Canadian Manufacturing

PSAC makes pitch for fed loans to help clean up inactive oil wells

The Petroleum Services Association of Canada asked for federal infrastructure money for oil well clean up, but now says a loan will work too


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Latest futures report includes a caution to investors and oil companies. Photo: iStock

“Loan us the money. Let’s get people to work,” says PSAC CEO Mark Salkeld. Photo: iStock

CALGARY—The head of an oilfield services lobby group says if Ottawa won’t give the industry money to clean up dormant oil wells, a loan would work just as well.

The CEO of the Petroleum Services Association of Canada says he has made a rejigged pitch to Ottawa and discussed it with federal Natural Resources Minister Jim Carr in Edmonton on Aug. 29.

The association asked the federal government earlier this year for $500 million in infrastructure funds to deal with Alberta’s 75,000 inactive wells.

The group argued the proposal would be a good way to put people to work in Alberta, where low oil and gas prices continue to inflict significant economic pain.

The idea never made it into this year’s federal budget and CEO Mark Salkeld says a big sticking point was that it is industry’s responsibility to plug and clean up wells that are no longer producing.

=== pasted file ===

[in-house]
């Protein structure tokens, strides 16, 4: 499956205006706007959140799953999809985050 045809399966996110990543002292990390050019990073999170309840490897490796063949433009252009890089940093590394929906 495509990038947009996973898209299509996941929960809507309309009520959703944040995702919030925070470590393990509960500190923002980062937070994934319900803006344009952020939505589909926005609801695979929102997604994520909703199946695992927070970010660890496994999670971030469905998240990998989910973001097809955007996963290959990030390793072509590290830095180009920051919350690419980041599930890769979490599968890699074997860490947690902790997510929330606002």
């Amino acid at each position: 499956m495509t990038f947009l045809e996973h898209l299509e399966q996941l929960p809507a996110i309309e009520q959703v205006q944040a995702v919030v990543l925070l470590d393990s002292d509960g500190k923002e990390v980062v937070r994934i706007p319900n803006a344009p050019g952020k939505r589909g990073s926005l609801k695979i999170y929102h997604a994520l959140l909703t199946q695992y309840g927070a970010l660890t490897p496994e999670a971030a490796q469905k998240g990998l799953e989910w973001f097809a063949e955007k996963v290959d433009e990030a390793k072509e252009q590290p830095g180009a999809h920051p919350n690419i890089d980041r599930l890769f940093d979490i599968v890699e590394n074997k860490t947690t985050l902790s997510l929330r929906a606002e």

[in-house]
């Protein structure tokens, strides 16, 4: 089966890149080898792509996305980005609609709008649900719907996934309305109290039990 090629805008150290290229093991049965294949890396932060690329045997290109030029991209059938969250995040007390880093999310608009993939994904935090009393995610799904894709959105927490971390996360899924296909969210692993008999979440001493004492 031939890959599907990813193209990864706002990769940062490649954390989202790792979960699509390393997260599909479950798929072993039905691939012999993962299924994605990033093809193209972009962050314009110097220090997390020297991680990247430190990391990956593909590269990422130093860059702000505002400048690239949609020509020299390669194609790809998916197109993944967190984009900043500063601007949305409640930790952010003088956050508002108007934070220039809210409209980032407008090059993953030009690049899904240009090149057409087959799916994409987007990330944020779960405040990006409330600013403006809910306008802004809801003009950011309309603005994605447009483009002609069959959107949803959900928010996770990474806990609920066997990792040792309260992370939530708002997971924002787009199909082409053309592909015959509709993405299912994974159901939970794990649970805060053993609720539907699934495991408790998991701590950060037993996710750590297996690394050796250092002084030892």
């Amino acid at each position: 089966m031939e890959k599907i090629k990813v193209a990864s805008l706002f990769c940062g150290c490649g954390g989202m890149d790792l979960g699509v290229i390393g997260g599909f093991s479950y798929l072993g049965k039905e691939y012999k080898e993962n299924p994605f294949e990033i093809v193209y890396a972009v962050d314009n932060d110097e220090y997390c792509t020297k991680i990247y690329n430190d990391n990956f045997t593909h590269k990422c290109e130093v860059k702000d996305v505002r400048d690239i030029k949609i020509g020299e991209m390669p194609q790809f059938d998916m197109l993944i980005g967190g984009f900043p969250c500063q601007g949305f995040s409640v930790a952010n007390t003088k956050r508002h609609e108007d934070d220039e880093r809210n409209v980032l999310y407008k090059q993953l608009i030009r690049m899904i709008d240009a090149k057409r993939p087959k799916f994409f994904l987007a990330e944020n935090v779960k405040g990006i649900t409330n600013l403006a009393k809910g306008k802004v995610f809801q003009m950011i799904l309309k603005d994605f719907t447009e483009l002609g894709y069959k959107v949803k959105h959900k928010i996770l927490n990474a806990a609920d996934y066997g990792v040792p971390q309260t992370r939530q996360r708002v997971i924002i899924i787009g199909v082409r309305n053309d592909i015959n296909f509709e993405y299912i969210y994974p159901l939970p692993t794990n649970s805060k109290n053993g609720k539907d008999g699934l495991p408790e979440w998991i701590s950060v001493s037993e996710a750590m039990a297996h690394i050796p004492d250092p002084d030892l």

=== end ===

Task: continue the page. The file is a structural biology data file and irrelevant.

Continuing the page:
Carr is to speak to the Calgary Chamber of Commerce later today.

Salkeld said the amended proposal is getting some traction and the federal and Alberta governments are pressing for more details about how many jobs it would create. He said he’s also writing to western premiers to get their support.

Saskatchewan Premier Brad Wall also made a $156-million well cleanup pitch ahead of the March budget.

Salkeld said he sees how getting a federal “bailout” for something that is industry’s responsibility would be a tough sell. But he believes there are ways Ottawa can help get idle equipment working on well decommissioning.

“If you have issues with giving industry money… then loan us the money. Let’s get people to work,” he said in an interview.

The federal government would benefit from increased taxes plus whatever interest it would charge, Salkeld added.

“It’s a good solution and they are considering it.”

PSAC has 175 members representing 35,000 workers who provide a variety of services to oil and gas producers.


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